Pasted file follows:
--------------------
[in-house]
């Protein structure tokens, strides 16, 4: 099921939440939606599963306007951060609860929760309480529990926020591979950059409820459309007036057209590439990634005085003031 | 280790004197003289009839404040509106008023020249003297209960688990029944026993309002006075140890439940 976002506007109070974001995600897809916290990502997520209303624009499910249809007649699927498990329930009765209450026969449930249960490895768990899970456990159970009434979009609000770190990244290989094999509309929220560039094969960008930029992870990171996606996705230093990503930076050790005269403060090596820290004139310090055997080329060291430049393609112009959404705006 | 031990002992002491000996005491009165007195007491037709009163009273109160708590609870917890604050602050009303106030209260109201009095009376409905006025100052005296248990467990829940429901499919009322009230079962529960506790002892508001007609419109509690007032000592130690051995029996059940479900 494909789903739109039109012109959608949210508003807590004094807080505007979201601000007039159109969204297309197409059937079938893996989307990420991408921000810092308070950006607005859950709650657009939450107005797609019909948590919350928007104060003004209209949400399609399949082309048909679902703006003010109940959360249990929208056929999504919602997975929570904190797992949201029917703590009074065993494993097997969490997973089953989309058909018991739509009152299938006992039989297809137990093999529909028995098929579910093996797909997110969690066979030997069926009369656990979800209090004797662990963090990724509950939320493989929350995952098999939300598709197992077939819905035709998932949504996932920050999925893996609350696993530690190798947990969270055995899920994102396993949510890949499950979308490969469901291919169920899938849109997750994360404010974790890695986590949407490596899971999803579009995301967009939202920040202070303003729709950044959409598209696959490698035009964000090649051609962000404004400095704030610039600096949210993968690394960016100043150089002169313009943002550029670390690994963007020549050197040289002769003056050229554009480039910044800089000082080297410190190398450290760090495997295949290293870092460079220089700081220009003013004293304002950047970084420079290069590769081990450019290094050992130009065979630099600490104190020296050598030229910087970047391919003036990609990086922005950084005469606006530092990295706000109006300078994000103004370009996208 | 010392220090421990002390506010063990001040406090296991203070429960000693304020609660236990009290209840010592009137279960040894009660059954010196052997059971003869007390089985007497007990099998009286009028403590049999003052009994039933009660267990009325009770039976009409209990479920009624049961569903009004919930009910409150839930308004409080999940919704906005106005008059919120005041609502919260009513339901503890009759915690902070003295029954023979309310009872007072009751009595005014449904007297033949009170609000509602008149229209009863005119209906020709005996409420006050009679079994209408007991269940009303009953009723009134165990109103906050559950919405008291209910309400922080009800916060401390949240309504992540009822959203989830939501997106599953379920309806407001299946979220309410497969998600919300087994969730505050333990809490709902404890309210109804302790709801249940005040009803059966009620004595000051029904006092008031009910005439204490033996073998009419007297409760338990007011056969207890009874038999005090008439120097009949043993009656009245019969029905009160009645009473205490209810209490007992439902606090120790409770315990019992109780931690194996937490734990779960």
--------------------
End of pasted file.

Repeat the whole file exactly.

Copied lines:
[in-house]
């Protein structure tokens, strides 16, 4: 099921939440939606599963306007951060609860929760309480529990926020591979950059409820459309007036057209590439990634005085003031 | 280790004197003289009839404040509106008023020249003297209960688990029944026993309002006075140890439940 976002506007109070974001995600897809916290990502997520209303624009499910249809007649699927498990329930009765209450026969449930249960490895768990899970456990159970009434979009609000770190990244290989094999509309929220560039094969960008930029992870990171996606996705230093990503930076050790005269403060090596820290004139310090055997080329060291430049393609112009959404705006 | 031990002992002491000996005491009165007195007491037709009163009273109160708590609870917890604050602050009303106030209260109201009095009376409905006025100052005296248990467990829940429901499919009322009230079962529960506790002892508001007609419109509690007032000592130690051995029996059940479900 494909789903739109039109012109959608949210508003807590004094807080505007979201601000007039159109969204297309197409059937079938893996989307990420991408921000810092308070950006607005859950709650657009939450107005797609019909948590919350928007104060003004209209949400399609399949082309048909679902703006003010109940959360249990929208056929999504919602997975929570904190797992949201029917703590009074065993494993097997969490997973089953989309058909018991739509009152299938006992039989297809137990093999529909028995098929579910093996797909997110969690066979030997069926009369656990979800209090004797662990963090990724509950939320493989929350995952098999939300598709197992077939819905035709998932949504996932920050999925893996609350696993530690190798947990969270055995899920994102396993949510890949499950979308490969469901291919169920899938849109997750994360404010974790890695986590949407490596899971999803579009995301967009939202920040202070303003729709950044959409598209696959490698035009964000090649051609962000404004400095704030610039600096949210993968690394960016100043150089002169313009943002550029670390690994963007020549050197040289002769003056050229554009480039910044800089000082080297410190190398450290760090495997295949290293870092460079220089700081220009003013004293304002950047970084420079290069590769081990450019290094050992130009065979630099600490104190020296050598030229910087970047391919003036990609990086922005950084005469606006530092990295706000109006300078994000103004370009996208 | 010392220090421990002390506010063990001040406090296991203070429960000693304020609660236990009290209840010592009137279960040894009660059954010196052997059971003869007390089985007497007990099998009286009028403590049999003052009994039933009660267990009325009770039976009409209990479920009624049961569903009004919930009910409150839930308004409080999940919704906005106005008059919120005041609502919260009513339901503890009759915690902070003295029954023979309310009872007072009751009595005014449904007297033949009170609000509602008149229209009863005119209906020709005996409420006050009679079994209408007991269940009303009953009723009134165990109103906050559950919405008291209910309400922080009800916060401390949240309504992540009822959203989830939501997106599953379920309806407001299946979220309410497969998600919300087994969730505050333990809490709902404890309210109804302790709801249940005040009803059966009620004595000051029904006092008031009910005439204490033996073998009419007297409760338990007011056969207890009874038999005090008439120097009949043993009656009245019969029905009160009645009473205490209810209490007992439902606090120790409770315990019992109780931690194996937490734990779960």